Much of Kasztner's legal fate depended on which rules would apply to his situation. In criminal trials, the prosecution must prove guilt beyond a reasonable doubt. In civil litigation, the standard is less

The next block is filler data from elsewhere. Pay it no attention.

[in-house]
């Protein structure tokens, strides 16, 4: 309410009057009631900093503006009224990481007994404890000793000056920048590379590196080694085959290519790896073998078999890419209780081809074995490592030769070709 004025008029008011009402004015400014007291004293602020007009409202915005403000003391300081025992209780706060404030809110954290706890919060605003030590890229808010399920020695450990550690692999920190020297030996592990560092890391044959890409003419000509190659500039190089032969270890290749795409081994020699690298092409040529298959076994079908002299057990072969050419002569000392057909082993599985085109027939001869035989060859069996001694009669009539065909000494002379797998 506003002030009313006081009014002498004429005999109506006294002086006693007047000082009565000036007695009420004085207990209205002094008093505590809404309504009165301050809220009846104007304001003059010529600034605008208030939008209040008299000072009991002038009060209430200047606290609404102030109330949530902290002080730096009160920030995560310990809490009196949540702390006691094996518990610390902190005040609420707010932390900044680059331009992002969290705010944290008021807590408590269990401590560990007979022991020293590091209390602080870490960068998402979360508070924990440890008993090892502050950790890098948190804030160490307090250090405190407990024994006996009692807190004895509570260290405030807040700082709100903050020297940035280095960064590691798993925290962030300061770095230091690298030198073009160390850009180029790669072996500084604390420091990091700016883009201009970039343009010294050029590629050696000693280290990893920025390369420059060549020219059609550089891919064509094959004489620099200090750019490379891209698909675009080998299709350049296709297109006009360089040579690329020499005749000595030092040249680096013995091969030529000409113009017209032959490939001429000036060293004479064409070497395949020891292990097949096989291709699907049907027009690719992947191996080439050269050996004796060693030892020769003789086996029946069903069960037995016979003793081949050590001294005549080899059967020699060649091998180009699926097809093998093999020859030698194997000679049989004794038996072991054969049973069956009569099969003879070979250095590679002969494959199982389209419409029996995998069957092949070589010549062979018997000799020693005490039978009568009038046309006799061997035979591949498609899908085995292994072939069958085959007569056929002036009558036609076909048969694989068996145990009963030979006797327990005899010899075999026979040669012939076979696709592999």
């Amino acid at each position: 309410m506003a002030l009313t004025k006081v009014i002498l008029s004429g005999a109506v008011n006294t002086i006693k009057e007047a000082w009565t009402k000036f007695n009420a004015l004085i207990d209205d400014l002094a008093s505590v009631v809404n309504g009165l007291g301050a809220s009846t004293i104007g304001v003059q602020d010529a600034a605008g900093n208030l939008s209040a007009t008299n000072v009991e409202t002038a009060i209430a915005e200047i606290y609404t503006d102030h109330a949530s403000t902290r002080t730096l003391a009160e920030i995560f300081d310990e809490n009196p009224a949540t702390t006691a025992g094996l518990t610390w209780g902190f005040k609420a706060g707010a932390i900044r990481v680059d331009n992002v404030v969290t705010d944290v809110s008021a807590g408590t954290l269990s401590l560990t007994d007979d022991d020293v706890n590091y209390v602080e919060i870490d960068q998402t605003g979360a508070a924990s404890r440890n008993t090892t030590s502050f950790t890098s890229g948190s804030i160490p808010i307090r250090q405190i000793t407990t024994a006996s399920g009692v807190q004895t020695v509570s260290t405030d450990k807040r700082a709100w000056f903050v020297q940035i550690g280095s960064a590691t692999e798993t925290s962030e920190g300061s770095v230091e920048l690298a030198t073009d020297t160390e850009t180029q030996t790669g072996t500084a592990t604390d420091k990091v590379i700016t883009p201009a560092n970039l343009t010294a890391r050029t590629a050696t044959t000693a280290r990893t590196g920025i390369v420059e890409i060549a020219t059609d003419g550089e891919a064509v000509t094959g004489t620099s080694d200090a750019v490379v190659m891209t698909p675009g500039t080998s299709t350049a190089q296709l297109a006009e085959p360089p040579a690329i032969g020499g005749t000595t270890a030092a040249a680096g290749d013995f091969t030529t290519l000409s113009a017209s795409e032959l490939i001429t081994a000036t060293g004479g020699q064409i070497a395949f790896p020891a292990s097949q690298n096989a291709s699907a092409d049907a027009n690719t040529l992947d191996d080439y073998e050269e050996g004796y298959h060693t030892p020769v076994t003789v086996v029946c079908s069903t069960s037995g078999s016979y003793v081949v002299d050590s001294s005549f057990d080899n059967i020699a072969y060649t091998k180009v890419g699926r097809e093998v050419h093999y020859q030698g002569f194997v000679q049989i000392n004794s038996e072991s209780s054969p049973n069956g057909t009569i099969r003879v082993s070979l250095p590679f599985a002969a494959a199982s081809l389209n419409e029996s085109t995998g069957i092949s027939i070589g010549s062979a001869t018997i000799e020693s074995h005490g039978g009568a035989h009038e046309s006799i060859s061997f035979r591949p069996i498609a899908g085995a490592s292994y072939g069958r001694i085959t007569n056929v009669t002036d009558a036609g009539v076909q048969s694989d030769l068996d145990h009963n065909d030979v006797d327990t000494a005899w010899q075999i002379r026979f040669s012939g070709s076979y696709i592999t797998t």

stringent. Plaintiffs are expected to show that a preponderance of the evidence favors their side, no more. As the prosecutor, Cohn urged the Court to apply the criminal standard. He said that Kasztner had been the true defendant in this trial, accused of no less than "indirectly assisting in the mass murder of Hungarian Jewry." Tamir urged the Court to see the trial for what it technically was: a civil libel suit. True to the American Progressive tradition that he had already highlighted in Kol ha-Am ,[20] Agranat sought to resolve the dilemma by balancing the interests represented by the two opposing approaches: the interest in flexibility in civil litigation and the interest in defending individual reputation. The Kasztner case, he said, did not fall neatly into either category. Hence the Court should be creative and design a rule of its own. The gravity of the charges, he ruled, required that Gruenvald submit "strong and clear" evidence, capable of persuading the Court that Gruenvald's allegations were in fact true.[21]